Ethan Rotman

Like Filler in a Hot Dog for Writers

In Delivery, Organization on March 31, 2010 at 12:01 pm

By guest author Alan Leftridge   

Alan Leftridge leads writing workshops

Writers sometimes use one or more extra words or phrases that seem to modify the meaning of a noun but do not add to the meaning of the sentence. Although these words or phrases can seem meaningful in the interpretive text, they are often just “fillers” and should be eliminated.   

Wordy Example  For all intents and purposes, American industrial productivity in the 20th Century generally depended on certain factors that are really more psychological in kind than of any given technological aspect.  

Concise rewrite  Twentieth Century American industrial productivity depended more on psychological than on technological factors. Here is a list of common words and phrases to eliminate to be concise:   

  • kind of
  • particular 
  • the field of
  • sort of
  • definitely
  • the sum of 
  • type of
  • actually
  • the study of
  • specific
  • generally
  • the fact is that 
  • really
  • individual 
  • it is 
  • basically

   

Replace vague prepositional phrases with simpler words:  

  • in order to                                 to
  • a lot of                                      many 
  • in regard to                               about
  • at this time                               now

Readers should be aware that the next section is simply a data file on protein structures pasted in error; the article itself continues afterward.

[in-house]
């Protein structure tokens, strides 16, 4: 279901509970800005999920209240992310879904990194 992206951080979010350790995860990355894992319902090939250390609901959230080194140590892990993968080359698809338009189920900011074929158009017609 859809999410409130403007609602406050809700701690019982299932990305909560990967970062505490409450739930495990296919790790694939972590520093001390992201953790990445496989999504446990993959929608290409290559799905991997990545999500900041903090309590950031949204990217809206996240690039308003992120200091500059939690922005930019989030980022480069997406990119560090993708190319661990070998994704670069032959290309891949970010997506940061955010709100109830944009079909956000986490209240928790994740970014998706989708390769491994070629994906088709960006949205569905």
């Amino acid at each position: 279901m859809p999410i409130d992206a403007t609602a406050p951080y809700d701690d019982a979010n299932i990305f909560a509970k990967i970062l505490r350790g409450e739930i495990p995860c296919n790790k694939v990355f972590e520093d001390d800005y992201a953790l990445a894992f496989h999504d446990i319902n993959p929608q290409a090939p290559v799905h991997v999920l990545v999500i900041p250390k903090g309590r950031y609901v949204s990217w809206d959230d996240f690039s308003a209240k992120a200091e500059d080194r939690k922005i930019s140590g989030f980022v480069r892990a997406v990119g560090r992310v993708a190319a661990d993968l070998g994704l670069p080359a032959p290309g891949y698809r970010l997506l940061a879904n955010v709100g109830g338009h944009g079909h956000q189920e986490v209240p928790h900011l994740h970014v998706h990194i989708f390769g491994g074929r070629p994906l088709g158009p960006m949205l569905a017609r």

• in the interest of                       for

   

Many pairs of words imply each other. Finish implies complete, so the phrase completely finish is redundant, in most cases. Here are some more redundant pairs:   

  • past memories 
  • terrible tragedy
  • various differences 
  • end result
  • each individual
  • final outcome 
  • basic fundamentals
  • free gift
  • true facts 
  • past history
  • important essentials 
  • unexpected surprise 
  • future plans
  • sudden crisis
  • advance planning
  • join together 
  • general overview
  • mutual cooperation 
  • other alternative
  • two different kinds 

  

Specific words imply their general categories, so we do not have to state both, like:  

  • large in size in a confused state
  • often times
  • unusual in nature
  • of a bright color
  • extreme in degree
  • heavy in weight
  • of an uncertain condition
  • period of time
  • honest in character 

  

This is a guest post by Alan Leftridge of Swan Valley, Montana. Alan teaches writing skills, has authored more than 100 articles on writing and has published 4 books. He can be contacted  at leftridge@blackfoot.net or www.leftridge.com.  

All rights reserved. Reprinted with permssion.

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